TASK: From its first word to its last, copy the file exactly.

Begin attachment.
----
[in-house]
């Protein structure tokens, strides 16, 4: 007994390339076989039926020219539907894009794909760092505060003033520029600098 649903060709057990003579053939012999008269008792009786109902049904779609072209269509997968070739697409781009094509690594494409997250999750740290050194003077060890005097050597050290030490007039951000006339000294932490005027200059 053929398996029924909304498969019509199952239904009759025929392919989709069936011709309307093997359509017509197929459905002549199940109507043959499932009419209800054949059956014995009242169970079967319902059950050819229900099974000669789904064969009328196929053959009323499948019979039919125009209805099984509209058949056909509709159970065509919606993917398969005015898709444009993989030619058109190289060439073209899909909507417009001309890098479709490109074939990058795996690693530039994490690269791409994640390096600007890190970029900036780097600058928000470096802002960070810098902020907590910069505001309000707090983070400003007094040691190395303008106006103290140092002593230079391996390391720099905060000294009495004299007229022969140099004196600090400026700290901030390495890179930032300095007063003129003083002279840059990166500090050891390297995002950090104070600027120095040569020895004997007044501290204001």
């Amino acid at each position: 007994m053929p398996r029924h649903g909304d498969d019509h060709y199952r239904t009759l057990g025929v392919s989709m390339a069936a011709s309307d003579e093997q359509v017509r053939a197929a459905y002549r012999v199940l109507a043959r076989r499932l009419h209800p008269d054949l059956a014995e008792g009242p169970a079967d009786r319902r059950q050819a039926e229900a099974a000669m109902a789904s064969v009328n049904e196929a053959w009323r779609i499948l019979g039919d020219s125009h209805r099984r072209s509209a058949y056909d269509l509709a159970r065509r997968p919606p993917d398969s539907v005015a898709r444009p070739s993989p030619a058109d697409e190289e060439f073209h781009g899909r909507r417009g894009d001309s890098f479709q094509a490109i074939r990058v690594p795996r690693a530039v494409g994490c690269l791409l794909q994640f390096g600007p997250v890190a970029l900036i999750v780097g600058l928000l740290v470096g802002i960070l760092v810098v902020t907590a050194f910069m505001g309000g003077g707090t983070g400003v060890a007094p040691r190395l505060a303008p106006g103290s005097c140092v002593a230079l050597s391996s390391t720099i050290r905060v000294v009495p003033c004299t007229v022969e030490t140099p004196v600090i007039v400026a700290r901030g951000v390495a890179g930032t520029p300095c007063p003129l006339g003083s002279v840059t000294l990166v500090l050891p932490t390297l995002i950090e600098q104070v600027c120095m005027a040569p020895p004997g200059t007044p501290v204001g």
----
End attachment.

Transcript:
[in-house]
């Protein structure tokens, strides 16, 4: 007994390339076989039926020219539907894009794909760092505060003033520029600098 649903060709057990003579053939012999008269008792009786109902049904779609072209269509997968070739697409781009094509690594494409997250999750740290050194003077060890005097050597050290030490007039951000006339000294932490005027200059 053929398996029924909304498969019509199952239904009759025929392919989709069936011709309307093997359509017509197929459905002549199940109507043959499932009419209800054949059956014995009242169970079967319902059950050819229900099974000669789904064969009328196929053959009323499948019979039919125009209805099984509209058949056909509709159970065509919606993917398969005015898709444009993989030619058109190289060439073209899909909507417009001309890098479709490109074939990058795996690693530039994490690269791409994640390096600007890190970029900036780097600058928000470096802002960070810098902020907590910069505001309000707090983070400003007094040691190395303008106006103290140092002593230079391996390391720099905060000294009495004299007229022969140099004196600090400026700290901030390495890179930032300095007063003129003083002279840059990166500090050891390297995002950090104070600027120095040569020895004997007044501290204001």
């Amino acid at each position: 007994m053929p398996r029924h649903g909304d498969d019509h060709y199952r239904t009759l057990g025929v392919s989709m390339a069936a011709s309307d003579e093997q359509v017509r053939a197929a459905y002549r012999v199940l109507a043959r076989r499932l009419h209800p008269d054949l059956a014995e008792g009242p169970a079967d009786r319902r059950q050819a039926e229900a099974a000669m109902a789904s064969v009328n049904e196929a053959w009323r779609i499948l019979g039919d020219s125009h209805r099984r072209s509209a058949y056909d269509l509709a159970r065509r997968p919606p993917d398969s539907v005015a898709r444009p070739s993989p030619a058109d697409e190289e060439f073209h781009g899909r909507r417009g894009d001309s890098f479709q094509a490109i074939r990058v690594p795996r690693a530039v494409g994490c690269l791409l794909q994640f390096g600007p997250v890190a970029l900036i999750v780097g600058l928000l740290v470096g802002i960070l760092v810098v902020t907590a050194f910069m505001g309000g003077g707090t983070g400003v060890a007094p040691r190395l505060a303008p106006g103290s005097c140092v002593a230079l050597s391996s390391t720099i050290r905060v000294v009495p003033c004299t007229v022969e030490t140099p004196v600090i007039v400026a700290r901030g951000v390495a890179g930032t520029p300095c007063p003129l006339g003083s002279v840059t000294l990166v500090l050891p932490t390297l995002i950090e600098q104070v600027c120095m005027a040569p020895p004997g200059t007044p501290v204001g």